A beautiful rendition of a delicious tradition! Nov 13, 2008
During a difficult economic time, Jack (the main character) comes home to find his mother making cookies. She hasn't made cookies since Jack's father went west to find work. Seeing Jack's confusion, she tells him the story of the first Christmas cookies.
"The story goes back hundreds of years ... to the Middle Ages. In the Old Country -- where [Jack's] father's people lived -- times were hard." The villagers couldn't afford school, so most couldn't read. One family wanted to help their neighbors understand the true meaning of Christmas. The father, a woodcarver, wanted to make figures to tell the story of Christ's birth. His wife knew the people were hungry, so she wanted to bake instead. They decided to work together. The father made wooden molds of all the participants in the first Christmas. His wife filled them with sweet dough. Their children then decorated the baked cookies with berries and sugars. On Christmas Eve the family took their baked creations to the village where a crowd gathered. As the daughter held up each one, the father told the whole story of Jesus' life. "Ever since that night, generations have passed down the art of making Christmas cookies and of telling the story of the true meaning of Christmas."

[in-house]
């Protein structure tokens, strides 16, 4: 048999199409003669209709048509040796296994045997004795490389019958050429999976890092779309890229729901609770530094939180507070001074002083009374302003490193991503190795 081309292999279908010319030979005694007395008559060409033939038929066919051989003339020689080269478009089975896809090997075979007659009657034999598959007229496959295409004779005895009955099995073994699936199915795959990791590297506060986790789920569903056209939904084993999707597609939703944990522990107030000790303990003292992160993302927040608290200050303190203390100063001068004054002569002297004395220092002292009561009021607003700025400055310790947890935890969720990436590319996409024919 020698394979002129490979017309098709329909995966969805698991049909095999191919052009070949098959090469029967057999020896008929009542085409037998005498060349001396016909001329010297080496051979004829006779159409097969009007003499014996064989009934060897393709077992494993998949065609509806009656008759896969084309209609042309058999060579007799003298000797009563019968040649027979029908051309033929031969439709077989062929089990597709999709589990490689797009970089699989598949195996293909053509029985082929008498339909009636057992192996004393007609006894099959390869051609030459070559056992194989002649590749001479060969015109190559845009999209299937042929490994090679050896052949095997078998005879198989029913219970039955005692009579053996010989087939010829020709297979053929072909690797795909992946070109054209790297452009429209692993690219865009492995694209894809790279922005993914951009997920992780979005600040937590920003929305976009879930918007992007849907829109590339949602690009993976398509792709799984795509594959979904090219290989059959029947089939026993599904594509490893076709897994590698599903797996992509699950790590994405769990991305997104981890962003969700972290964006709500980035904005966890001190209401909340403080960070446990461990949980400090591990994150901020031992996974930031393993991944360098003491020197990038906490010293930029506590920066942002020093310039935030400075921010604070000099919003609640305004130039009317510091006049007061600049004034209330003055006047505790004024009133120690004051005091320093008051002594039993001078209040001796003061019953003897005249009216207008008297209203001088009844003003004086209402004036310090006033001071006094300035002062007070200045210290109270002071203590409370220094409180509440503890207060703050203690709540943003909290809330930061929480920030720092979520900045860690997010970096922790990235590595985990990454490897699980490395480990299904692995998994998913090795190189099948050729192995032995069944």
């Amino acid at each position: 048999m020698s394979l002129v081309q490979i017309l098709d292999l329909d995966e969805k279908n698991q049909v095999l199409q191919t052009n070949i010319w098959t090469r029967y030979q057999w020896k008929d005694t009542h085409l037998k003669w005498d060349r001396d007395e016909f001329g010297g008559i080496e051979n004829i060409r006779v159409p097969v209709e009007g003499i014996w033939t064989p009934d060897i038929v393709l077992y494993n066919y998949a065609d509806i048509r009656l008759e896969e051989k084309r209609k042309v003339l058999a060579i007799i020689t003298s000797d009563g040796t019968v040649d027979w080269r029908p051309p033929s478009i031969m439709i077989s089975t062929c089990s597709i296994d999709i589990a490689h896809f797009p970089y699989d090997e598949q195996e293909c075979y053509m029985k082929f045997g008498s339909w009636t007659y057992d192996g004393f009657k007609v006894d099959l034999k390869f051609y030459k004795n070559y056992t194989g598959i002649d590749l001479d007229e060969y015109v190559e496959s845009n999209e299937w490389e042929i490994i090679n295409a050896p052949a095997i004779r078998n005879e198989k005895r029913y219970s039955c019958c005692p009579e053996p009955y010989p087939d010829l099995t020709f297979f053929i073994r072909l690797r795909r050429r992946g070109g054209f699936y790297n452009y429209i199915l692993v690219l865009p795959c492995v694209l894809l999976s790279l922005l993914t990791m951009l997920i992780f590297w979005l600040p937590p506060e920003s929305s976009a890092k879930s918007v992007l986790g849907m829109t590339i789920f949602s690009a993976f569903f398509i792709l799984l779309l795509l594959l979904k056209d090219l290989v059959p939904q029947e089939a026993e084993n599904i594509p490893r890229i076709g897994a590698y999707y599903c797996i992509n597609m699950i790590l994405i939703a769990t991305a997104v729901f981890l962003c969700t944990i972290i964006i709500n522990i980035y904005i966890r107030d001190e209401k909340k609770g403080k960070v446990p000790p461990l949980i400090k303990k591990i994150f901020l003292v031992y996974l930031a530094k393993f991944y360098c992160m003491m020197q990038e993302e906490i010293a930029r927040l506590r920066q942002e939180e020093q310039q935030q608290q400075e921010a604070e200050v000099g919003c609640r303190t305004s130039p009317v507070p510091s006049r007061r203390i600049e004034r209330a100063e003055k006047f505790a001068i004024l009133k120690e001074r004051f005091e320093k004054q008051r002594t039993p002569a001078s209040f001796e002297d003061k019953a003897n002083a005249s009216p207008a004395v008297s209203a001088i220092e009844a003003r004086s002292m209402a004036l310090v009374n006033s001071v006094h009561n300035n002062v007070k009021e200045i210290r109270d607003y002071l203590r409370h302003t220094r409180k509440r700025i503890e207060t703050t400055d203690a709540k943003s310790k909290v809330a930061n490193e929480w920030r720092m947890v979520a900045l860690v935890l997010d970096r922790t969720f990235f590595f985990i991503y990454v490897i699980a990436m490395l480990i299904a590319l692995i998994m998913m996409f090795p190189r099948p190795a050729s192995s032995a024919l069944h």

Jack thinks about this story throughout the Christmas Eve service. The next morning his mother gives him the biggest cookie, the angel, as a gift on Christmas morning. When they hear a knock on the door, both hope it's Jack's father. Instead it's a hungry traveller. They are disappointed, but still share their breakfast with him. Jack thinks of his father and hopes some stranger showed compassion to him, too. Jack follows the stranger out into the snow. As he gives him his angel cookie, his only Christmas gift, he explains: "There's a story that goes with it." Then Jack tells him the wonderful news. "A Savior has been born to you; he is Christ the Lord."
The last page of the book offers a little more information of the origin of the Christmas cookie, as well as a simple recipe for sugar cookies.
Deborah Chabrian did a fantastic job as illustrator. Her watercolor illustrations are surprising bold and filled with detail. They evoke a warm, traditional sentiment.
WHAT I LIKE: My daughter loves this book. The story includes tradition, truth, service and evangelism, all in a wonderful harmony of themes. The illustrations are very nice. I love that a recipe is included!
WHAT I DISLIKE: It is difficult to tell when the story takes place. I'm guessing it's during the '30s, during the Depression, but this is never really stated in the book. A clear timeframe would have been helpful.